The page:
• Hi Barbara, I am doing this to heal celiac disease, which also caused a lot of health problems for me including weight gain, water retention, leaky gut, liver problems and overall declining health. I will be doing this for awhile still, probably another year at this pace. With enemas you just do them as you feel you need to. Once you experience them you will just know when you ‘need’ to do an enema. For health maintenance you can do them as often as you like – once a week or month or just whenever you feel like it.

  1. Hi Shae, does the Gerson Therapy book cite any specific scientific sources/clinical trials for their claims? Interested in reading up on the validity of the coffee + liver interaction. Hope you don’t mind me asking.

    • Hi Alena, I don’t mind at all :). It does, they have a long list of references at the end of chapter 12, you might be able to google and find the whole list – definitely worth getting the book and checking it out. A few mains ones that you could look into, the research of: Professor O.A Meyer, M.D. and Professor Martin eubner, M.D., Harold Manner, Ph.D., Peter Lechner M.D., Lee W Wattenberg Ph.D., Mark F McCarty. Also Max Gerson’s book, A Cancer Therapy, goes more into detail on this I think. Hope that helps!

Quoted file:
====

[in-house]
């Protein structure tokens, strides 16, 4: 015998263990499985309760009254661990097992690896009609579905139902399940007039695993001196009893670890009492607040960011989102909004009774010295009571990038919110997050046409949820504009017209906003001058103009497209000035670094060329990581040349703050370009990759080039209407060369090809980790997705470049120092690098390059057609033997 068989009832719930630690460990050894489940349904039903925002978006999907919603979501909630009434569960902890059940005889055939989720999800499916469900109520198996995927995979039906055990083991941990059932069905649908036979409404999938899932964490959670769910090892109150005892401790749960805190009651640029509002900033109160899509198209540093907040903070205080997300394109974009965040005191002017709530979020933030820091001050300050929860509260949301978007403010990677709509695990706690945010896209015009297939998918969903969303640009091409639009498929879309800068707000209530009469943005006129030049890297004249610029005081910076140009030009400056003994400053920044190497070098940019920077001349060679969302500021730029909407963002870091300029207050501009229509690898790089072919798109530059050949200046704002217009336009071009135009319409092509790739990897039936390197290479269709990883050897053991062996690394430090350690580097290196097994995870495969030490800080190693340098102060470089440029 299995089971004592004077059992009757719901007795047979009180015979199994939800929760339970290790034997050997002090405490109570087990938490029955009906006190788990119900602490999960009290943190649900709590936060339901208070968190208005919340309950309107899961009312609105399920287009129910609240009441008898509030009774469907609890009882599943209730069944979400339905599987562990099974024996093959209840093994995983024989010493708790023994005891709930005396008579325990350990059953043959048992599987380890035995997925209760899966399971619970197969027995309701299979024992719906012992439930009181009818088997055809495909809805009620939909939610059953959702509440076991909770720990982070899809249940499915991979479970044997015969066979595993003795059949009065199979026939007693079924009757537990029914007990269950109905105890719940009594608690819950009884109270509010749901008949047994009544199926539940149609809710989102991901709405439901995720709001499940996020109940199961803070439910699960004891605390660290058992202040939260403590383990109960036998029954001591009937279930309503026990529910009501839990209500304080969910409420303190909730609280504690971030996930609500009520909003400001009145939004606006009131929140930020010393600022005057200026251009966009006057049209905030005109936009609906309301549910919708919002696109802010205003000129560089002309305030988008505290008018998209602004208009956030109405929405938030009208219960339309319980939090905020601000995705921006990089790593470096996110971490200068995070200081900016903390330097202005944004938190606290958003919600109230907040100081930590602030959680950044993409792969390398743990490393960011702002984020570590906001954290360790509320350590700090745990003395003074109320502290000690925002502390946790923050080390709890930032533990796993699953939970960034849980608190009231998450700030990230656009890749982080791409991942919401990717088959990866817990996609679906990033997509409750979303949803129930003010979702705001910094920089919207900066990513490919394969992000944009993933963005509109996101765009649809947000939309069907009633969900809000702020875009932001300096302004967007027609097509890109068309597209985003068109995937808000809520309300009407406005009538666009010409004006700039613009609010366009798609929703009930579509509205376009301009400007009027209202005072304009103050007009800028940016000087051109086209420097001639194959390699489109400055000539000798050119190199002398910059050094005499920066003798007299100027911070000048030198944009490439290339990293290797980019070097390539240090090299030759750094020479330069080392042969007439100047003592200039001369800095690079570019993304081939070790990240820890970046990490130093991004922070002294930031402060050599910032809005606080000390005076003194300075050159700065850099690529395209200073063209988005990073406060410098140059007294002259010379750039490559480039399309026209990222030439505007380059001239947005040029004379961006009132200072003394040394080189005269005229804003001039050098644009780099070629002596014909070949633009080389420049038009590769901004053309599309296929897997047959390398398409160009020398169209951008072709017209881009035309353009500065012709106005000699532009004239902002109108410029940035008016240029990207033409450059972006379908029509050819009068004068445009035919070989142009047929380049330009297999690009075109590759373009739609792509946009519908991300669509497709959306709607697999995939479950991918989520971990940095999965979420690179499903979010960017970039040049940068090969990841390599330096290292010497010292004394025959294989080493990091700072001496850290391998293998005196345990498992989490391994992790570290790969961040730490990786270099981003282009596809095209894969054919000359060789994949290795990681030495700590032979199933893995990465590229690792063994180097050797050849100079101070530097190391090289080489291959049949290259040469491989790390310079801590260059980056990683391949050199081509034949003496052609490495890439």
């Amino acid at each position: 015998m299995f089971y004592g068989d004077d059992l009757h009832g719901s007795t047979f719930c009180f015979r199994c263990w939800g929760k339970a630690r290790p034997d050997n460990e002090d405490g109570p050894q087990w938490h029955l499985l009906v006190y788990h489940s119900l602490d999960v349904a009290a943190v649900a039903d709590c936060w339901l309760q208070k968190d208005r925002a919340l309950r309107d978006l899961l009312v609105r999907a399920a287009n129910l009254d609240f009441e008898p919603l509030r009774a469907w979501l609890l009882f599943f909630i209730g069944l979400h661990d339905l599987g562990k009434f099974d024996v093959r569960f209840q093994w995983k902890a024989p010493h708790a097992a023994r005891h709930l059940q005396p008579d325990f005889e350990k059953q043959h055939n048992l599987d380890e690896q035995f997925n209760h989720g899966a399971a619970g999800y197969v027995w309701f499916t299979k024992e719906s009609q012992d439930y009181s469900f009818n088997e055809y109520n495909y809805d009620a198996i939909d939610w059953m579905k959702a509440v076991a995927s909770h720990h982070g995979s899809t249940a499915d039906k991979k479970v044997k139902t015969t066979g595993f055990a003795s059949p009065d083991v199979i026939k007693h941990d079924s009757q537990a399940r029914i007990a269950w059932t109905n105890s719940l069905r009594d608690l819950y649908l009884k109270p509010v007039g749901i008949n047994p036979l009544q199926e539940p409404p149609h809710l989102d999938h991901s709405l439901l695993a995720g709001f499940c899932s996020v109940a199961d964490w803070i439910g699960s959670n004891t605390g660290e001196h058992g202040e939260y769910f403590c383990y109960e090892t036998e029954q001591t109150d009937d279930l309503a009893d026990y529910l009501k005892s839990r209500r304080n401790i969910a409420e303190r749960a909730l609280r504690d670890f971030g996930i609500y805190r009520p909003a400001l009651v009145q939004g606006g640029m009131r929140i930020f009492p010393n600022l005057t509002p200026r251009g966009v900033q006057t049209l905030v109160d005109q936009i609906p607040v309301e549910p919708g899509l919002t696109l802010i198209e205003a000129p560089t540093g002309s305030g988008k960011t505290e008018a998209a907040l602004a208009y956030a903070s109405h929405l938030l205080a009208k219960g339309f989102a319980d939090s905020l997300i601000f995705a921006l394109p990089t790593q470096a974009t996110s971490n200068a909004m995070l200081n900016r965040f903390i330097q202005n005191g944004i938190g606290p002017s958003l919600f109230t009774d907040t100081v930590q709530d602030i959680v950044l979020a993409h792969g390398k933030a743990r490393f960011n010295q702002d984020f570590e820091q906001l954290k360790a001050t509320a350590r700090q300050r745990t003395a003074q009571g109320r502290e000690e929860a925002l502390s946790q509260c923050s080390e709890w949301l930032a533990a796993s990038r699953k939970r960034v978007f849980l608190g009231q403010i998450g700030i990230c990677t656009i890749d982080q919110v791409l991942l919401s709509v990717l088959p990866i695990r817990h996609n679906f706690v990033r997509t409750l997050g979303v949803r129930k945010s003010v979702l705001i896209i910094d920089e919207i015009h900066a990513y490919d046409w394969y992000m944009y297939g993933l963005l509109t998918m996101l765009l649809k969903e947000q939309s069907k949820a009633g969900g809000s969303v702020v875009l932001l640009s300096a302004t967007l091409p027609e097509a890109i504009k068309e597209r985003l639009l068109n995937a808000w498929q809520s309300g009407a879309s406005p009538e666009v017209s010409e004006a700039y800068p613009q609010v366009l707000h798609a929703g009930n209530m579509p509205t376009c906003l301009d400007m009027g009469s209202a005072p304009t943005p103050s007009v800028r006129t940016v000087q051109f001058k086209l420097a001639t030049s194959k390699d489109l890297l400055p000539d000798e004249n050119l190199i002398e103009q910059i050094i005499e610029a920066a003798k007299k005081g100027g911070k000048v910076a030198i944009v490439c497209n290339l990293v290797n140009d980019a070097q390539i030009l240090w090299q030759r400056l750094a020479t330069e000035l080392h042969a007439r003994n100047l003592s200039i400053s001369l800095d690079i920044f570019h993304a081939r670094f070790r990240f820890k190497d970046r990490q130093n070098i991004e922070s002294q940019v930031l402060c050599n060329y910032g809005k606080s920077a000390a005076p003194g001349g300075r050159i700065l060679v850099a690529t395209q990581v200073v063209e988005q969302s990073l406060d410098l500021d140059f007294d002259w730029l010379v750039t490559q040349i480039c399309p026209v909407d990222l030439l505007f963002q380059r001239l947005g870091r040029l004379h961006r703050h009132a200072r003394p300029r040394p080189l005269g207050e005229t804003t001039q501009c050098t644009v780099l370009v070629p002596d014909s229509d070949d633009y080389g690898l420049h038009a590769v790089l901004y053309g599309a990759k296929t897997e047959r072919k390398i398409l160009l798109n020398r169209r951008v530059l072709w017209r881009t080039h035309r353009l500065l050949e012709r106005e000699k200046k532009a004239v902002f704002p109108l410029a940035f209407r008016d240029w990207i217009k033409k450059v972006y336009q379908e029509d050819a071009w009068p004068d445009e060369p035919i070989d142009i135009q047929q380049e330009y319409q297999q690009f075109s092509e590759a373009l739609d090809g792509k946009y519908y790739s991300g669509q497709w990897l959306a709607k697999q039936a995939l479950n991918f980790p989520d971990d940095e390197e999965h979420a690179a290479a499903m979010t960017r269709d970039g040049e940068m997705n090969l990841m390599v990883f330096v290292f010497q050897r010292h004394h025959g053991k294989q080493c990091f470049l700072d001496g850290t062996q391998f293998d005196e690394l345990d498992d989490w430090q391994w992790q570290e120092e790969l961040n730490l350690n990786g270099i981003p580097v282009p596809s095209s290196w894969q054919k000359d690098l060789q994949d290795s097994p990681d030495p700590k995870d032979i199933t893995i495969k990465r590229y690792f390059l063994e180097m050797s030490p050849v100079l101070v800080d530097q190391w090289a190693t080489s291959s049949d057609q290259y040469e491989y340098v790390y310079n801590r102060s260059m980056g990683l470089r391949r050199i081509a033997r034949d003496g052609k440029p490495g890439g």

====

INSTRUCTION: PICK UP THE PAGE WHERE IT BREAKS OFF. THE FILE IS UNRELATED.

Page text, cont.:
2. Thanks so much for this article! I have been doing my own healing lifestyle to heal a variety of conditions, and I was doing coffee enemas for about a year. I have since stopped, but this makes me want to start again. You are such an inspiration! 🙂

  3. I also am a fan of coffee enemas. At first I thought no way that is so wrong! But I have been doing them for 2 years. The kids still don’t know why I disappear to the bathroom with a litre of coffee and tell them mummy needs some alone time.

    I started doing them when I went on a 7 day juice fast to help cleanse and eliminate.

  4. Pingback: So You’ve Been Glutened… Here Are 8 Steps to Recover Quickly!